Outpatient hospitalisation for endovascular repair of claudication not cost-effective in France, RCT finds

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According to the AMBUVASC randomised controlled trial (RCT), outpatient hospitalisation is not cost-effective compared with inpatient hospitalisation for endovascular repair of patients with claudication at a €50,000/quality-adjusted life year (QALY) threshold. Yann Gouëffic (Groupement Hôpitalier Paris St Joseph, Paris, France) and colleagues caution against generalisation of their conclusion. “The findings depend on the specific organisation in France,” they state, “where the two procedures are performed within the same institution”.

Writing in an online European Journal of Vascular and Endovascular Surgery (EJVES) article, the authors detail that AMBUVASC was a national, multicentre, prospective RCT conducted in nine public and two private French centres. The primary endpoint was the incremental cost-effectiveness ratio, defined by cost per QALY, and analysis was conducted from a societal perspective, excluding indirect costs, and considering a one-month time horizon, they state.

“The worldwide prevalence of peripheral arterial occlusive disease is rising,” the authors begin, highlighting population ageing and greater prevalence of diabetes and renal failure as reasons behind this. In the context of “ever growing pressure on the financing of healthcare expenditures,” this upward trend in incidence highlights a need for solutions that will “minimise use of resources without compromising the quality, safety, and effectiveness of patient care,” the authors write.

Due to “continuous improvements in technological and minimally invasive approaches,” Gouëffic and colleagues state that endovascular repair of LEAD has become widespread over the last decade and “has the potential to meet the stated needs—controlled hospital expense and quick patient recovery—through same-day hospital discharges”.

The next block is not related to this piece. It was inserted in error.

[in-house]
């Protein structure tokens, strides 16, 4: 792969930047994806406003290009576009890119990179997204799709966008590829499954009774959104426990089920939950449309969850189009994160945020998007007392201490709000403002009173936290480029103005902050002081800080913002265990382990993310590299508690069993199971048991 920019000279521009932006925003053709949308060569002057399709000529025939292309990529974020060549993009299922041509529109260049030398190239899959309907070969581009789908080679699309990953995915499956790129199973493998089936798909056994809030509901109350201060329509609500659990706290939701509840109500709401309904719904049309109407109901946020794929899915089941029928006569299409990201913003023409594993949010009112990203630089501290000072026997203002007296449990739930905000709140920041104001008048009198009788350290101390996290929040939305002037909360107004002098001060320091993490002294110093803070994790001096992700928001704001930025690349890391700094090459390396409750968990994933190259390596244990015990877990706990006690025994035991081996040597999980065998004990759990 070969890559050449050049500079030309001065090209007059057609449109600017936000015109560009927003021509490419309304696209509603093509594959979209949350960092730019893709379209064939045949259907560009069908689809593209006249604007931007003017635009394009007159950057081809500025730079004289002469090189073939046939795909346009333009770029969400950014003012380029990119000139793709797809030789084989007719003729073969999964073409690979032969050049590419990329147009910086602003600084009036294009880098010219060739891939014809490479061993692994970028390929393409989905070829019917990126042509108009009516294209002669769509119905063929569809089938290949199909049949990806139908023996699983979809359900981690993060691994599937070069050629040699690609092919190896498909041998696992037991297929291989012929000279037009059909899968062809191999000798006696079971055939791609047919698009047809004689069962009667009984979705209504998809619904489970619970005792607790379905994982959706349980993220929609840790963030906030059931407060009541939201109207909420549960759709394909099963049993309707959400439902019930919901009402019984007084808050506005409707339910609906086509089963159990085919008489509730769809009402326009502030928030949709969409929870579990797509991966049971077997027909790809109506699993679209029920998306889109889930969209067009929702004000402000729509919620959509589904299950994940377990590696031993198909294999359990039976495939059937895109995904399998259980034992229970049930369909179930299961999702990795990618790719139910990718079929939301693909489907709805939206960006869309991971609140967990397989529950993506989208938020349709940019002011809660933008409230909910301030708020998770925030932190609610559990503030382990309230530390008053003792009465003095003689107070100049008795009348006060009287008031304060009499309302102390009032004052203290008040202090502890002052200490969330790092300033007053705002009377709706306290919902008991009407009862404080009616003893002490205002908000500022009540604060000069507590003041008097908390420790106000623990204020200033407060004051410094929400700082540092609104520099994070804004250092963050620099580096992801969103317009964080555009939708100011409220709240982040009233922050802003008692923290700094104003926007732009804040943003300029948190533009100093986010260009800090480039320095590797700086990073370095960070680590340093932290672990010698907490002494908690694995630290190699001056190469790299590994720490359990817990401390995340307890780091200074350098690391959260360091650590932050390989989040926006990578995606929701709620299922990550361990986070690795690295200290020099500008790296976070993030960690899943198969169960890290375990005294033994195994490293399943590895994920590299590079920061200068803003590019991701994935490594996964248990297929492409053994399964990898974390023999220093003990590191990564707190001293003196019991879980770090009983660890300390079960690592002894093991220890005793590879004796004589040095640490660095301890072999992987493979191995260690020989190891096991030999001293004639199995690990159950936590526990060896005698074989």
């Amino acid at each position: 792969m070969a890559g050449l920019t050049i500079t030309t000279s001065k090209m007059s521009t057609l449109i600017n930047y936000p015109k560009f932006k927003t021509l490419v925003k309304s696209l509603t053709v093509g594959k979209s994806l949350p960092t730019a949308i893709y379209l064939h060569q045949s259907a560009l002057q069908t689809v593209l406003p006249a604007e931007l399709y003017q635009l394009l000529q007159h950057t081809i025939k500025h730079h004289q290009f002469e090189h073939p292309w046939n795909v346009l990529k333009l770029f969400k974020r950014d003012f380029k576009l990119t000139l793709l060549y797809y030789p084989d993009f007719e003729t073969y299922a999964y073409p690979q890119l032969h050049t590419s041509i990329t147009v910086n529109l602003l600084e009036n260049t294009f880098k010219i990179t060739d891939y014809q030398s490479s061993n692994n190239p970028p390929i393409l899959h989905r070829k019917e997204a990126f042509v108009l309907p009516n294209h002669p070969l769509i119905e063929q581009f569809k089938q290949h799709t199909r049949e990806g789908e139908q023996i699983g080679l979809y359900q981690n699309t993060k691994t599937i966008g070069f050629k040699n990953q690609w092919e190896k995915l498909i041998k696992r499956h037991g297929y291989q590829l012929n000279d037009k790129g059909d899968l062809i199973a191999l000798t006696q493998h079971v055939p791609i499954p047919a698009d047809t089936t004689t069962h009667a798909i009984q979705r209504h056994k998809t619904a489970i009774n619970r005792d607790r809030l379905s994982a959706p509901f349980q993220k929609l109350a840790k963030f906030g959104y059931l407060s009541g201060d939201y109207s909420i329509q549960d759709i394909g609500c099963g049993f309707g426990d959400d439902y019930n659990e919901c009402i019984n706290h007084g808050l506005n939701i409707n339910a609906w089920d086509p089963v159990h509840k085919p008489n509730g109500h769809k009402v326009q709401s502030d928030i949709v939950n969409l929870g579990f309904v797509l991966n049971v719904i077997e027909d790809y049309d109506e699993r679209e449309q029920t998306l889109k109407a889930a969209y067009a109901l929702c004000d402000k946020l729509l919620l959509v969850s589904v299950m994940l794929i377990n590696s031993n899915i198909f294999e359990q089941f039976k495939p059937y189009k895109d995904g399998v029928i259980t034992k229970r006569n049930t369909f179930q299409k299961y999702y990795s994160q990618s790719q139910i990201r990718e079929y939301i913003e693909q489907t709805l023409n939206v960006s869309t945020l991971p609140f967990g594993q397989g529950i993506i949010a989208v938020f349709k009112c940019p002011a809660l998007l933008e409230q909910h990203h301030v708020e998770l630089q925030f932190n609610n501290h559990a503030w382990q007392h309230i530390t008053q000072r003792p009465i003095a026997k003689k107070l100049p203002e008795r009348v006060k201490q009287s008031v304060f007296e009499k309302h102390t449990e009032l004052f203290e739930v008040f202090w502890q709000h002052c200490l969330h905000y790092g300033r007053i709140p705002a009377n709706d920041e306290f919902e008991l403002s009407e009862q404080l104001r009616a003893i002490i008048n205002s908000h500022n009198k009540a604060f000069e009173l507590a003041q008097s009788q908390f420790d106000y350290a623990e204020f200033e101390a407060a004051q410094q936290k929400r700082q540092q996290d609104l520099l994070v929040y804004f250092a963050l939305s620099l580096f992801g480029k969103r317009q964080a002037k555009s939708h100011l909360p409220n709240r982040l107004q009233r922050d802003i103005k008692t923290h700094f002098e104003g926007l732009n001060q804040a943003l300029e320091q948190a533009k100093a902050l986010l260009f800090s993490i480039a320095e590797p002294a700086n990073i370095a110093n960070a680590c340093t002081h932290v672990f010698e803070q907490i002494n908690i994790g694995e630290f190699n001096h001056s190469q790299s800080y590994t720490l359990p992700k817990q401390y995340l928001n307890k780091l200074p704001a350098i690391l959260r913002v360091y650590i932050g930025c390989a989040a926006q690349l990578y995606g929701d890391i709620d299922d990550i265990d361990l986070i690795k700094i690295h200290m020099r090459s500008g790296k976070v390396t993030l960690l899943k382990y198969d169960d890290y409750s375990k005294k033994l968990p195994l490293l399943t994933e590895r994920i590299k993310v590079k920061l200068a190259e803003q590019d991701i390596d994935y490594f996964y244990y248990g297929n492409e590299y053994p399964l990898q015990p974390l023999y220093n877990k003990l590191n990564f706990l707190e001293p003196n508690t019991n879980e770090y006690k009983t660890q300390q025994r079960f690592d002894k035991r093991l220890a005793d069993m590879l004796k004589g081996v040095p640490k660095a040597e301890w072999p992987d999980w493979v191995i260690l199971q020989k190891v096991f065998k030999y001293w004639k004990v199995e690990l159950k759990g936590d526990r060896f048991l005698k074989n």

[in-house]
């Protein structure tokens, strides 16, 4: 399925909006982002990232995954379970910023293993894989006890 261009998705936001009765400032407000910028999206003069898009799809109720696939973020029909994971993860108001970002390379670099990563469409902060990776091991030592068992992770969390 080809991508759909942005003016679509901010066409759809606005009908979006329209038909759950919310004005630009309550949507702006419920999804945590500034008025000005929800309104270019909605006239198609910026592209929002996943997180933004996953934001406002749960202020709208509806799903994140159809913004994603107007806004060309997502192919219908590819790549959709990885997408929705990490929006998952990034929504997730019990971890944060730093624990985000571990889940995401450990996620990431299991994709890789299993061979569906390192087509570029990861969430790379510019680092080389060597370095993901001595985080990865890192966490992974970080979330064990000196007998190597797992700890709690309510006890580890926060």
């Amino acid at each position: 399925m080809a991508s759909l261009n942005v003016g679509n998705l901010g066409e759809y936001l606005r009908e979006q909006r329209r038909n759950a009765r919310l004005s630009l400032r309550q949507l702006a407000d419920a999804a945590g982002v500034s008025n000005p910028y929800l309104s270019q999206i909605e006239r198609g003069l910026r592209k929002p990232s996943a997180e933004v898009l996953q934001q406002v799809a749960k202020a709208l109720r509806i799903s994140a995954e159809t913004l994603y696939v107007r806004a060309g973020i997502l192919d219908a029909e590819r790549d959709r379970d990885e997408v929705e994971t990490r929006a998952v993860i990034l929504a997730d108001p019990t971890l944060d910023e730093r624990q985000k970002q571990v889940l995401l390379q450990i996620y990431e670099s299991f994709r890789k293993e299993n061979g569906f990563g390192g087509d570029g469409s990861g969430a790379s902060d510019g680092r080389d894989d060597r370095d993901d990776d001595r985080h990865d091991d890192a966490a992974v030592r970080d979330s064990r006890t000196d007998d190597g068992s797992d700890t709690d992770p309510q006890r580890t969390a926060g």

Within this shift towards endovascular treatment, the authors highlight a “major thrust” in the USA to move patients out of hospital rooms and into day hospitals and physicians’ offices for endovascular interventions to treat lower limb peripheral arterial occlusive disease. However, they stress that there is a lack of evidence about the cost-effectiveness of this trend.

The goal of this study, therefore, was to assess the cost-effectiveness of outpatient compared to inpatient hospitalisation of endovascular repair of LEAD.

From 16 February 2016 to May 2017, Gouëffic et al randomised 160 patients to either outpatient hospitalisation (n=80) or inpatient hospitalisation (n=80). They then performed a modified intention-to-treat analysis with 153 patients (outpatient hospitalisation: n=76; inpatient hospitalisation: n=77). The investigators note that the patients mainly presented with intermittent claudication (outpatient arm: 97%; inpatient arm: 92%).

The authors report that rates of perioperative complications were 20% (15 events) and 18% (14 events) for the outpatient and inpatient arms, respectively (p=0.81). They add that overall costs (difference: €187.83, 95% confidence interval [CI] -275.68–651.34) and QALYs (difference: 0.00277; 95% CI -0.00237–0.00791) were higher for outpatients due to more readmissions than the inpatient arm.

Furthermore, Gouëffic and colleagues relay that the incremental cost-effectiveness ratio was €67,741 per QALY gained for the base case analysis with missing data imputed using multiple imputation by predictive mean matching.

Overall, the investigators found that the outpatient procedure was not cost-effective for a willingness to pay €50,000 per QALY and the probability of being cost-effective was only 59% for a €100,000/QALY threshold.

According to the authors, AMBUVASC was the first cost-effectiveness analysis associated with a prospective randomised controlled trial in France that compared outpatient versus inpatient hospitalisation for the endovascular repair of LEAD.

In the discussion of their findings, Gouëffic et al note that the cost differences were observed to be small, which “makes them sensitive to the precision of the estimation of hospital hotel costs (other than those of the intervention)”. They remark that this calls for further research to investigate the reasons for readmissions and to consolidate the estimation of the differences in initial hospital costs between outpatient and inpatient treatment before a definitive conclusion can be reached.


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